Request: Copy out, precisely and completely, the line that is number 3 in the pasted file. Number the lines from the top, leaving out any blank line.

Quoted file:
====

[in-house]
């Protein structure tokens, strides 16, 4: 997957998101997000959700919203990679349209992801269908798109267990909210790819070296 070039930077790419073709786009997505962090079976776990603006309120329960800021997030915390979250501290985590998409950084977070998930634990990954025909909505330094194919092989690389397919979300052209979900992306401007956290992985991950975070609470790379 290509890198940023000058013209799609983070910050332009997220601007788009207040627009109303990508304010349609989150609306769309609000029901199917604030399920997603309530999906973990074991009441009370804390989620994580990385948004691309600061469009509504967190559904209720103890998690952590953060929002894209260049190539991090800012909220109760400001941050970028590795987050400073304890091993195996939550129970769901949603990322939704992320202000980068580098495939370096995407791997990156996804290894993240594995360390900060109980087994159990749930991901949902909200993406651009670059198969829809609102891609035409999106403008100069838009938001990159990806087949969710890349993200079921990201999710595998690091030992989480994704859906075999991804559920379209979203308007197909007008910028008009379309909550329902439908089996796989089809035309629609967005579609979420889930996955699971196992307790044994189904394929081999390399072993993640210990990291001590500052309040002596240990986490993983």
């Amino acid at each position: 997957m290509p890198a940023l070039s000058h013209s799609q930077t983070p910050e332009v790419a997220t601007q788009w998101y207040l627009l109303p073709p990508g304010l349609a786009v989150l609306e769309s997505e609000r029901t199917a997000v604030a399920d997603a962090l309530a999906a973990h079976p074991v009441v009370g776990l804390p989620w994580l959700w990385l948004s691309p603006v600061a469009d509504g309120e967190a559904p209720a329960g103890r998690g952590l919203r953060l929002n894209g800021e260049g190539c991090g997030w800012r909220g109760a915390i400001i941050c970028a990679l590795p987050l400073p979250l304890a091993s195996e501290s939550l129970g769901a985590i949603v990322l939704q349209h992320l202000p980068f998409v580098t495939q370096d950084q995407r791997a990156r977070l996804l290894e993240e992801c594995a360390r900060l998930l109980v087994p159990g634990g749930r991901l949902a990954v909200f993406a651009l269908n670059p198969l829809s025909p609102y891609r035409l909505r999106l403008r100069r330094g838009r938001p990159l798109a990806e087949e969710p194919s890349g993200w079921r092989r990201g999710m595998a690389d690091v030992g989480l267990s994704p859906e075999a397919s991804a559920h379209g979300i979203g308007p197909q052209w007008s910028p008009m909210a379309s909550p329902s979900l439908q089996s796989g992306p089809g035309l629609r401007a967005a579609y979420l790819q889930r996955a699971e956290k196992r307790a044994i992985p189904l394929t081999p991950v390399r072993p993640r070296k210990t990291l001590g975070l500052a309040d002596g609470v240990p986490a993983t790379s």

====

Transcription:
């Amino acid at each position: 997957m290509p890198a940023l070039s000058h013209s799609q930077t983070p910050e332009v790419a997220t601007q788009w998101y207040l627009l109303p073709p990508g304010l349609a786009v989150l609306e769309s997505e609000r029901t199917a997000v604030a399920d997603a962090l309530a999906a973990h079976p074991v009441v009370g776990l804390p989620w994580l959700w990385l948004s691309p603006v600061a469009d509504g309120e967190a559904p209720a329960g103890r998690g952590l919203r953060l929002n894209g800021e260049g190539c991090g997030w800012r909220g109760a915390i400001i941050c970028a990679l590795p987050l400073p979250l304890a091993s195996e501290s939550l129970g769901a985590i949603v990322l939704q349209h992320l202000p980068f998409v580098t495939q370096d950084q995407r791997a990156r977070l996804l290894e993240e992801c594995a360390r900060l998930l109980v087994p159990g634990g749930r991901l949902a990954v909200f993406a651009l269908n670059p198969l829809s025909p609102y891609r035409l909505r999106l403008r100069r330094g838009r938001p990159l798109a990806e087949e969710p194919s890349g993200w079921r092989r990201g999710m595998a690389d690091v030992g989480l267990s994704p859906e075999a397919s991804a559920h379209g979300i979203g308007p197909q052209w007008s910028p008009m909210a379309s909550p329902s979900l439908q089996s796989g992306p089809g035309l629609r401007a967005a579609y979420l790819q889930r996955a699971e956290k196992r307790a044994i992985p189904l394929t081999p991950v390399r072993p993640r070296k210990t990291l001590g975070l500052a309040d002596g609470v240990p986490a993983t790379s």